Miesta Music/Warner UK
Arrivals is the seventh album for Irish singer-songwriter Declan O’Rourke and represents his first new material in two years, and importantly, a new raw, intimate sound encouraged and realized by producer Paul Weller of Jam fame. Weller is also a multi-instrumentalist who chips in now and then along with some strings and other well-placed instruments on some selections. Mostly though, this is O’Rourke’s lived-in, resonant, and highly credible voice across personal and a couple of political songs, all recorded at Weller’s Black Barn studio in Surrey, UK.
O’Rourke was born in Dublin, spent his childhood in the Australian town of Kyabram and now resides in the Galway village of KInvara, which he nods to in the gorgeous “The Stars Over Kinvara,” a multigenerational tribute to his grandfather’s life in the same village. O’Rourke feels that family is the most important aspect of life, and thus many of his songs speak to a family issue or history. Early in the album we have the aforementioned song as well as “Harbour,” in the style of Paul Brady, which paints little portraits of working-class characters who dream of bigger things – “Johnny cooks a steak from Lidi’s on a Friday night/After spendin’ all the week long workin’ hard layin’ tiles” and “I’ve got a friend named Pete/Who sometimes helps me with my trees” all paid off by his own “And I look for pretty stories for to sing as mind and fill my sail/And when you live by the weather/Every wind has a tail.”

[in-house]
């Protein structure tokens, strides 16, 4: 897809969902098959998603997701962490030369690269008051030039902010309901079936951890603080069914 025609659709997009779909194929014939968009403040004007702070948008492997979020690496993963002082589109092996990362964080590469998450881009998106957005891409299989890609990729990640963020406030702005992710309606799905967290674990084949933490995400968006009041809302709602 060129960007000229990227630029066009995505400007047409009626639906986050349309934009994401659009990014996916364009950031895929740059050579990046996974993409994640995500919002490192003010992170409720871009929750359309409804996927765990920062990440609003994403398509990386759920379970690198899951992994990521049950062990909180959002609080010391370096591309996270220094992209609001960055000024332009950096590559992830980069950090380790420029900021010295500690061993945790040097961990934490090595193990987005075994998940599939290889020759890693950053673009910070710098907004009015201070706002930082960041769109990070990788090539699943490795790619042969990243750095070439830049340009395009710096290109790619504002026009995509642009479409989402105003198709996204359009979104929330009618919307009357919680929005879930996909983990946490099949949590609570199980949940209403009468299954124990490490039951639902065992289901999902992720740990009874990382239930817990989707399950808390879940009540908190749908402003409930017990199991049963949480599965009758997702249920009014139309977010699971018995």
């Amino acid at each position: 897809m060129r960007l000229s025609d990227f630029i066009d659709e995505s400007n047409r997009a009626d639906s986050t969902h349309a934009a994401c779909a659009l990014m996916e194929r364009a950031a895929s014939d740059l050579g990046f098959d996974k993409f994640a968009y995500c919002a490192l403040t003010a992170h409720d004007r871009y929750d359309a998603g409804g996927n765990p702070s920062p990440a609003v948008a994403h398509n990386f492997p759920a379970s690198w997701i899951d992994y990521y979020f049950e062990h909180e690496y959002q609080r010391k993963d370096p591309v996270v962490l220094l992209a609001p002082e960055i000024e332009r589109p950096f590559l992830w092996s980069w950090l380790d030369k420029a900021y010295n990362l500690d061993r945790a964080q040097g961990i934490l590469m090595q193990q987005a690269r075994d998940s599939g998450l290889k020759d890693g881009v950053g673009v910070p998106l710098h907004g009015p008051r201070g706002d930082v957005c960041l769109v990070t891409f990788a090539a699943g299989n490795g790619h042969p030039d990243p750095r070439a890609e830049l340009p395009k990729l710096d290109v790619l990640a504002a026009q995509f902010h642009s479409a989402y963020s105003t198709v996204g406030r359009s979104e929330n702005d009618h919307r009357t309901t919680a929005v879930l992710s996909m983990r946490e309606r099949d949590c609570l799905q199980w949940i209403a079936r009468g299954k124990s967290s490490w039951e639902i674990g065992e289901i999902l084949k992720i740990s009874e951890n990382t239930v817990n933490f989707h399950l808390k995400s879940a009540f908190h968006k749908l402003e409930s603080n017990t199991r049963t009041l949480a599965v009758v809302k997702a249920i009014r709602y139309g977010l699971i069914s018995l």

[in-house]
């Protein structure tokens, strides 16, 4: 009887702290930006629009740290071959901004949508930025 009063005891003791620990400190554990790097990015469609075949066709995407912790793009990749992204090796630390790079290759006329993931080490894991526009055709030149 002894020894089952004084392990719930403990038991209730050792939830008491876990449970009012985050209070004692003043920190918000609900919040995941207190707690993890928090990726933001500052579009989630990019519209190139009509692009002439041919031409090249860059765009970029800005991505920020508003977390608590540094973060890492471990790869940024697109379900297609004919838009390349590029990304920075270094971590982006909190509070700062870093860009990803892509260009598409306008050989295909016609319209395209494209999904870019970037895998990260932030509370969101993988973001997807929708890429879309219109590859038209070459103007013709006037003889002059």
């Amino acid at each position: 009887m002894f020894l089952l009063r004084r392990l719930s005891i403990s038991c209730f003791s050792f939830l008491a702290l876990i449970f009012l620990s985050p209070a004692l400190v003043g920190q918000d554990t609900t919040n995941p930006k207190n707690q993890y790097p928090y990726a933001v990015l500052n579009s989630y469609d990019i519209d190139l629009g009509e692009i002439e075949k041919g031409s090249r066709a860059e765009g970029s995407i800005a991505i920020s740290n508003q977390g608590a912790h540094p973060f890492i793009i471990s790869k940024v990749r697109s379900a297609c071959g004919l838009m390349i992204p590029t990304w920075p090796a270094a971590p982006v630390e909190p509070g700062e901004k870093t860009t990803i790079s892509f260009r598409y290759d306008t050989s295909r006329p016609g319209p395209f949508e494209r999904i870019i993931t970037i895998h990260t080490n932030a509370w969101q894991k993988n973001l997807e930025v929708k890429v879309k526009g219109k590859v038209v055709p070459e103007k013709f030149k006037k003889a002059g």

A clear highlight is “Olympian” where tells the story of young Syrian swimmer Yusra Mardini and her courageous swim across the Aegean Sea to escape her war-torn homeland. It is rendered quietly and subtly but he creates drama by having the backing strings recede in few places to his recital three times of “Olympian” his voice climaxing alone in the mix. It’s a touching moment. The understated piano imbued title track is an homage to emigrants, so integral to his country’s history. “Have You Not Heard the War Is Over” is the second somewhat political song, and it is themed on the futility of war with provocative lines like “The word border is a man-made invention” and “They say War is a state of illusion/Just made up to remind us we are free.”
“Convict Ways” decries the travails of men forced to travel across the globe to pay for their crimes, a kind of opposite notion to the title track. “Andy Sells Coke” departs form folk vibe slightly as O’Rourke uses the story to point out the uselessness of drugs. He seems to be using the relationship of the gods Zeus and Apollo as an analogy to his own conversations and conflicts with his own parents in “Zeus and Apollo.” For the closer, he throws a real curve ball with “This Thing That We Share,” creating a late-night jazz vibe with Weller’s tinkling piano and a soft tenor saxophone, evoking a bit of Chet Baker.
O’Rourke is a terrific songwriter and Weller’s stripped-down production allows O’Rourke’s acoustic guitar, textured vocals, and articulate lyrics all the space they need. It’s a quiet record for sure but its content speaks rather loudly.
- Jim Hynes
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